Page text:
For Ray, life after The Doors meant playing with other groups—including Nite City, Echo & the Bunnymen and the Los Angeles band X, which he also produced—writing poetry and a memoir—1998′s Light My Fire: My Life with The Doors—and even hosting a radio program on the BBC. Ray also managed to cut an album with slide guitarist Roy Rogers—2011′s Translucent Blues—which ranked at number three on the Top 100 Roots Rock Albums of 2011.
In other words, he lived a full, productive, successful and inspirational life. And even though he just lost his battle with cancer and passed away, his influence on music, art and film will be felt indefinitely.
I never knew Ray Manzarek personally—even though I wish that I did—but I definitely feel the loss because of how much I loved (and still love) The Doors and their music. Like many others, I started listening to Jim, Ray and the guys at an early age—during my so-called “formative” years—and even though they disbanded the year I was born—and the year Jim died—there has always been a deep connection between us. And there always will be.
Of course, Ray’s death also reminds me that no matter how much we fight it, time simply catches up to us all. It just sucks when the heroes and idols of your youth start dying off, you know? For me, Ray Manzarek was on that list. I’m going to miss him, but at least he’s in a better place.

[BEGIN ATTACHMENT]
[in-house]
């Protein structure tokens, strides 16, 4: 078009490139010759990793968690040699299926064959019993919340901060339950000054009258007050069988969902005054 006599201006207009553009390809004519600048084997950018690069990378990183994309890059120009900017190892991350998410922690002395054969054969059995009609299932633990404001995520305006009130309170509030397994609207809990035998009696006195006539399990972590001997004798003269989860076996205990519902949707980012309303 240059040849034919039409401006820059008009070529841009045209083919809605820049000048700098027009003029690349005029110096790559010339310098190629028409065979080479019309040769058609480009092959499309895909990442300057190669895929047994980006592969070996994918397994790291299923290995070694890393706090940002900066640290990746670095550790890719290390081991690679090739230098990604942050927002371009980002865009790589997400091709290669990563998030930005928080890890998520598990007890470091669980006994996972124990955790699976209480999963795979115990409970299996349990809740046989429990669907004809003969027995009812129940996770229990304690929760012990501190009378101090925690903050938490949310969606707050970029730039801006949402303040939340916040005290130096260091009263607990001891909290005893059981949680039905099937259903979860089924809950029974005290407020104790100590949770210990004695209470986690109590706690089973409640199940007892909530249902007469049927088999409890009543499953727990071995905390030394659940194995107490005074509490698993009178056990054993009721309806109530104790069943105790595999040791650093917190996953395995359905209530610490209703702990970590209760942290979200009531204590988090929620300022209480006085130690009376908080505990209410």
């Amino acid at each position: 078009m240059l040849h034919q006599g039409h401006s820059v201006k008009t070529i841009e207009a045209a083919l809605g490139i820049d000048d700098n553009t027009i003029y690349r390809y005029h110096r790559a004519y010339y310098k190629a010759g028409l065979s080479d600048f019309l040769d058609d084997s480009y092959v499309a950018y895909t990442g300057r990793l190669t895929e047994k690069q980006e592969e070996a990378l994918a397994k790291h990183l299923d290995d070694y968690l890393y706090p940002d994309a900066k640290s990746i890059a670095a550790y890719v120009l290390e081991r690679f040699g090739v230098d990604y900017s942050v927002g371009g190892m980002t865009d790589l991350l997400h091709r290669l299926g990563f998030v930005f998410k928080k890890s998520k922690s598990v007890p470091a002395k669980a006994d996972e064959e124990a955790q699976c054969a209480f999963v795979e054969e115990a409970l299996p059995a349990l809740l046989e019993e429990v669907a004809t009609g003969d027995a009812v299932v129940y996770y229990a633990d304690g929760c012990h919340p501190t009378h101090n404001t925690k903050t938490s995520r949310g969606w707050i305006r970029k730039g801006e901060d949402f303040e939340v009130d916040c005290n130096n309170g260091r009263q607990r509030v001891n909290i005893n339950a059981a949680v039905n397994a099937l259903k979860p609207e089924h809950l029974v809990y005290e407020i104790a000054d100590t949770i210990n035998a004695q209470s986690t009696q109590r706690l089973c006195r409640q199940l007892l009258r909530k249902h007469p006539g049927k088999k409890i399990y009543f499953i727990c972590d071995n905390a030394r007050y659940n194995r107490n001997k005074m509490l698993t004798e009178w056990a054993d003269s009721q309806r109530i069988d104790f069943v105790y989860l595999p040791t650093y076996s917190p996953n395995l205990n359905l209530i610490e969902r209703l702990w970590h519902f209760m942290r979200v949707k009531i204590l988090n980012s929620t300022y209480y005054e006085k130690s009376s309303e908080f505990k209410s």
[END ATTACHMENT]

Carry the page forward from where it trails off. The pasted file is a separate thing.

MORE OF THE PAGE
And if I know Ray, he and Jim are probably jamming in the Great Beyond as we speak. I can almost hear those sweet keystrokes now…
“Live the life you love and love the life you live.” - Bob Marley
This quote from one of my favorite modern-day prophets—the late, great reggae pioneer Nesta Robert “Bob” Marley—was also a huge inspiration to 21-year-old Hofstra junior and public relations major Andrea Rebello.
The shooting occurred last Friday night after authorities were called to the off-campus house in Uniondale that Andrea shared with her twin sister Jessica and two friends. An unknown intruder—now identified as 30-year-old Dalton Smith, a fugitive with a long arrest record wanted for jumping his parole on first-degree robbery charges—entered the home during the early morning hours and held Andrea and one of her roommates hostage.